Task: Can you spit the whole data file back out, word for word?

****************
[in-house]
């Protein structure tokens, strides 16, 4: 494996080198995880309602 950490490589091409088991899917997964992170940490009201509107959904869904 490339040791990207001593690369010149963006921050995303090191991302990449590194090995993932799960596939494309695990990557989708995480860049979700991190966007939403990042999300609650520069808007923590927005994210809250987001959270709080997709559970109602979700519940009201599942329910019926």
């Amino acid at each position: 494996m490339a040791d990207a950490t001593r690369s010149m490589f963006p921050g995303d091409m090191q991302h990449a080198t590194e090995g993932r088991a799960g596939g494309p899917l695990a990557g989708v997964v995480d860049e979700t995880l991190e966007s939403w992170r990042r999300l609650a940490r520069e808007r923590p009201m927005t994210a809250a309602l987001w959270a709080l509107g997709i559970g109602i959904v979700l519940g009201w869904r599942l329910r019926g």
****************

[in-house]
């Protein structure tokens, strides 16, 4: 494996080198995880309602 950490490589091409088991899917997964992170940490009201509107959904869904 490339040791990207001593690369010149963006921050995303090191991302990449590194090995993932799960596939494309695990990557989708995480860049979700991190966007939403990042999300609650520069808007923590927005994210809250987001959270709080997709559970109602979700519940009201599942329910019926």
């Amino acid at each position: 494996m490339a040791d990207a950490t001593r690369s010149m490589f963006p921050g995303d091409m090191q991302h990449a080198t590194e090995g993932r088991a799960g596939g494309p899917l695990a990557g989708v997964v995480d860049e979700t995880l991190e966007s939403w992170r990042r999300l609650a940490r520069e808007r923590p009201m927005t994210a809250a309602l987001w959270a709080l509107g997709i559970g109602i959904v979700l519940g009201w869904r599942l329910r019926g």